MM: I have always preferred instrumental music of all styles since I was a kid. I think it is more of a challenge to make an instrumental that is interesting and not repetitive, and I like challenging myself with my music. In my opinion vocals can make an otherwise repetitive instrumental interesting. Also my own vocals suck, although I did do some ambient screams on a few of the tracks on my first album. The album 12 Gauge Ventilation does have several vocalist; Stevil Haunt, Zeke Sporn, Ash Von Horror, Profanator, and C.J. Desecrator. Other projects I am involved with also have vocalist. Spornographic features vocals and lyrics by Zeke Sporn from Adelaide Australia, Eternal Rest has vocals and lyrics by Drekavac (Daniel Webster) from San Jose, CA and Stigmiasmata has Robb Wrathchild from Massachusetts. My own vocals might some day appear on Encroaching Darkness if I can build up my confidence a bit more.

EME: What has fan response been like so far?

MM: The response to my music overall has been positive, but sometimes a bit hard to judge. Friends and relatives will often say they like it whether they really do or not and most of the people who leave me comments are friends and relatives. There has been a few positive responses from people I don't know well, and some honest opinions from friends who are not into the style I play. But, my main reason for doing music is I enjoy doing it. Recognition is nice, but I would still do my music even if all the feedback was negative. What I like the best is constructive criticism, as I am always looking to improve. My wife is my best critic. She is very honest in her reviews of my music.

EME: Any plans on acquiring members to possibly do live shows?

MM: Actually I started out doing just that; looking for band members. To make a long story short I will tell you about a T shirt I am going to have made that says, “The problem with bands is they consist of people”. I have attempted to get together with other locals musicians, but they are either flakes, have huge egos, already have a set idea of what they want to play which is not my stuff or are just out right insane. There is really only one musician I have met that I would consider forming a band with and that is Chris McCampbell who plays bass on 2 tracks on my 12 Gauge Ventilation album. I have had offers from some awesome local musicians to join their groups, but they had set styles and play lists that I felt did not mesh well with the music I want to play.

EME: Name a few of your songs you're most proud of and tell us a bit about them?

MM: My all time #1 favorite would be the track Loretta, named after my lovely wife. I feel that song was really what I want my music to be for that album. I came up with the main guitar melody and the acoustic finger picking part over a year before I completed the track. I had tried several times to turn it into a complete song but was not satisfied. Then one day the entire song just flowed out of me. My second favorite would be Take Flight. It is another one that I am very pleased with. It also just flowed out and was completed in 2 days. I also have a soft spot for the title track Encroaching Darkness. It was the one that was inspired by my friend's photography and set the mood for what was to come for the rest of the album.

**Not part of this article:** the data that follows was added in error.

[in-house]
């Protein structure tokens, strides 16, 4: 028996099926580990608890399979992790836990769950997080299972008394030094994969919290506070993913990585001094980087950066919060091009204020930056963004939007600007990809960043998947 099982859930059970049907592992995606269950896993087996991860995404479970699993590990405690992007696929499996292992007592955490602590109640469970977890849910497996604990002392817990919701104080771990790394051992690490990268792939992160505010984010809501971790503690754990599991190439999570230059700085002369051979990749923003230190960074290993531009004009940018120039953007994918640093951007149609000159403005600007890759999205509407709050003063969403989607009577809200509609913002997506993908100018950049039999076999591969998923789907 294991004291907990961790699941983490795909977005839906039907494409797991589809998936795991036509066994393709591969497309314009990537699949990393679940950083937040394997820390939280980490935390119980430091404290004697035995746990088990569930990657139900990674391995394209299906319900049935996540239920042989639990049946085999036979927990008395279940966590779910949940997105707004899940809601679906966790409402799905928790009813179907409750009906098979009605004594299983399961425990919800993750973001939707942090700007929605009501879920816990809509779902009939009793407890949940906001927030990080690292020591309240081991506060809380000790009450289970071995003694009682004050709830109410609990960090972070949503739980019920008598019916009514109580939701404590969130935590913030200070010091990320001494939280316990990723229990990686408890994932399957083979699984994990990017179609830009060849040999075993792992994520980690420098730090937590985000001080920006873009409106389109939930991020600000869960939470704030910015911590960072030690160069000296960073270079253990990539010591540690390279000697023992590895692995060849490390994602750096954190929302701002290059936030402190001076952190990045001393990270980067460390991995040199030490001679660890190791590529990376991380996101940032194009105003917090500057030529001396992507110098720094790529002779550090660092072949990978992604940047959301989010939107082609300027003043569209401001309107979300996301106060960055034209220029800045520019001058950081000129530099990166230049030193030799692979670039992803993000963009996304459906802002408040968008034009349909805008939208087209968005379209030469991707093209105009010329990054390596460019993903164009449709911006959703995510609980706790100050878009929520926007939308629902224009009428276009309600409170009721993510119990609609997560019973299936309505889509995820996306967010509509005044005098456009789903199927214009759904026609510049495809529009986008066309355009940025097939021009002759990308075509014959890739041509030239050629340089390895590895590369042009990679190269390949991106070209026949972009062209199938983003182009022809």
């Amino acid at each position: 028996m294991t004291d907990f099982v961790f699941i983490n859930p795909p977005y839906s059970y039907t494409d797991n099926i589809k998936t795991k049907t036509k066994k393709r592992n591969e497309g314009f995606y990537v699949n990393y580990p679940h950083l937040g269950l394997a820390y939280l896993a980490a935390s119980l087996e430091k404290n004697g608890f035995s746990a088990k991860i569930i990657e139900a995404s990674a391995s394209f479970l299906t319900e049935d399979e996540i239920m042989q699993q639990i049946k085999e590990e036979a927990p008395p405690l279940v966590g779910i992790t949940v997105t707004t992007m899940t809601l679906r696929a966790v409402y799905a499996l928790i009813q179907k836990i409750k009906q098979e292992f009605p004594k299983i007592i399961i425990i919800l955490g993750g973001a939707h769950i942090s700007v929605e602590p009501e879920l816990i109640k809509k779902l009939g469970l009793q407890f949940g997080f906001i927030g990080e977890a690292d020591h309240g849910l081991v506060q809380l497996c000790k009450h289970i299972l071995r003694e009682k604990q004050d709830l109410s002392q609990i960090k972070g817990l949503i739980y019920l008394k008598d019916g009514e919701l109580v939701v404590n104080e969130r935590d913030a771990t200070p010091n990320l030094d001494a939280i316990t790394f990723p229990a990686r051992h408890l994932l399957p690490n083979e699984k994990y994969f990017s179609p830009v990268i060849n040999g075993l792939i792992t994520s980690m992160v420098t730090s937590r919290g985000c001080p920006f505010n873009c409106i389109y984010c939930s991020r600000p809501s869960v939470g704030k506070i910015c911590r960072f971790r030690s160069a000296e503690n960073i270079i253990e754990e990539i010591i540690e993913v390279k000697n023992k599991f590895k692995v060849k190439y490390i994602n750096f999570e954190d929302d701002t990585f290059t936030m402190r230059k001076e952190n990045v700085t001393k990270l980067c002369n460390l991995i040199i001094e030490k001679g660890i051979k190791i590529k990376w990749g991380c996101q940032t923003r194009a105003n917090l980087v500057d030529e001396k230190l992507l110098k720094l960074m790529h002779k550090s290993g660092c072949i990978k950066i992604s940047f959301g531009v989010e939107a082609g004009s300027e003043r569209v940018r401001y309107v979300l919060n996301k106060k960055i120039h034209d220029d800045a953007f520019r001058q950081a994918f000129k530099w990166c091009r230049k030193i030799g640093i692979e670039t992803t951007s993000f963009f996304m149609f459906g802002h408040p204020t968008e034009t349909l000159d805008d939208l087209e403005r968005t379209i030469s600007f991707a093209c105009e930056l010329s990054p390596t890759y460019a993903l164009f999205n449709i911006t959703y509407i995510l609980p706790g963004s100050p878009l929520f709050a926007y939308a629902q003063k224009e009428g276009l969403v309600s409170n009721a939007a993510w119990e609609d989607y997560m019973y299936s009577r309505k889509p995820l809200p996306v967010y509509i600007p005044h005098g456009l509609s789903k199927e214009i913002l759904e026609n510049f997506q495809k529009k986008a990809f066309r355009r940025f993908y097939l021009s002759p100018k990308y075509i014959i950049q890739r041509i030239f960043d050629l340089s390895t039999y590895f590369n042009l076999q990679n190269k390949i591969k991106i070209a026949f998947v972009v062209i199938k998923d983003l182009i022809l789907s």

EME: Let's discuss the 12 Gauge Ventilation project momentarily. Its a unique concept. How did it come about?

MM: Two things prompted that project. My desire to do songs with the cool musicians I was meeting online and my need to play a bit different style of music than my main project. I was coming up with music while working on my main project that did not really fit. They were more hardcore Black Metal, Death Metal and Heavy Metal. I had already decided my main project would be all me but really wanted to see what I could do with other people so I decided to do an entire separate album. The project is still on-going and I am really pleased with every song so far.
I did a Heavy Metal Song with Stevil Haunt.
Black Metal songs with C.J. Desecrator and Profanator.
2 Experimental Metal Instrumentals with Chris McCampbell on Bass.
A Death Metal song with Ash Von Horror.
I wrote lyrics for a Pagan Metal/Death Metal song called Viking Gods of Metal which Zeke Sporn was gracious enough to sing on.
Zeke had also done an awesome Black Metal song with me, but he and I started doing other music together so I moved that song off to our Spornographic project.
I am still planning more tracks for 12 Gauge Ventilation and hope to have something new soon. I find doing these type of projects with other musicians online rewarding and fun. It has the added benefit of the other artist promoting the music to their fans and friends.

EME: What are some of your interests outside of music?

MM: When I reached 50 years old, I took a hard honest look at my guitar playing and realized I sucked even though I had been playing since I was in my teens. I had always had lots and lots of other interests. I decided I was going to drop all my other interests and concentrate on my music, and started practicing almost every day for at least an hour. That was 5 years ago and I have pretty much stuck to it. I still do a little art like digital art, 3d animation and weird photoshop things for fun but the majority of my free time is spent with music, either listening or playing. Oh, but I do like to cook! Actually cooking relaxes me and gets my mind off of work and stress just like playing guitar does.

EME: Where can one get your music?

MM; montaramike.bandcamp.com has links for all my music. (See all links below ).

EME: What does the future hold for your projects?

MM: I have several "work in progress" projects . The new Encroaching Darkness Album called Light Years From Home. A non Metal Album called Mellowcore. 12 Gauge Ventilation is still on-going as is Spornographic, Stigmiasmata and Eternal Rest. I intend to keep making music as long as I am able, whether people want to hear it or not.

EME: Thanks for your time. Any parting words?

MM: I would like to thank you for this opportunity and would also like to thank Stillborn Twins Records for all their hard work promoting my music.